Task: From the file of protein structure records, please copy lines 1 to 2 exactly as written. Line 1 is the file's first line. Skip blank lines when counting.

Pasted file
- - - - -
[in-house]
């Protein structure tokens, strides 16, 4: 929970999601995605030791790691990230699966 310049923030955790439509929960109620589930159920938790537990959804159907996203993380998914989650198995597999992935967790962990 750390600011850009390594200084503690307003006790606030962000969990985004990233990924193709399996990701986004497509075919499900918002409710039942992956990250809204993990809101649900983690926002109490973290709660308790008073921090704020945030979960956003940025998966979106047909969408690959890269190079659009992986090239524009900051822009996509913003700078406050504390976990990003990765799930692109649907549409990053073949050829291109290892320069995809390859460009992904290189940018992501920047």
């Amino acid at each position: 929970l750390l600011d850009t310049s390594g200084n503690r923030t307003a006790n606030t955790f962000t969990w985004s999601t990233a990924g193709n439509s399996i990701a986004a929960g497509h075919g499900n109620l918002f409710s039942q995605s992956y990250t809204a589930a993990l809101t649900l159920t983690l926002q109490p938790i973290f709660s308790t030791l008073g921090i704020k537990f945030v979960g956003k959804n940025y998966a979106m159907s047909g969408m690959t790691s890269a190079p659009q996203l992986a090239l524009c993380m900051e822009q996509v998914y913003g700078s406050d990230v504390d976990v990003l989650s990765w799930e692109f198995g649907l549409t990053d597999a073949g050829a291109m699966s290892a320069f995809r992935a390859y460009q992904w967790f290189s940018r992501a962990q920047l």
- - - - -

[in-house]
């Protein structure tokens, strides 16, 4: 929970999601995605030791790691990230699966 310049923030955790439509929960109620589930159920938790537990959804159907996203993380998914989650198995597999992935967790962990 750390600011850009390594200084503690307003006790606030962000969990985004990233990924193709399996990701986004497509075919499900918002409710039942992956990250809204993990809101649900983690926002109490973290709660308790008073921090704020945030979960956003940025998966979106047909969408690959890269190079659009992986090239524009900051822009996509913003700078406050504390976990990003990765799930692109649907549409990053073949050829291109290892320069995809390859460009992904290189940018992501920047």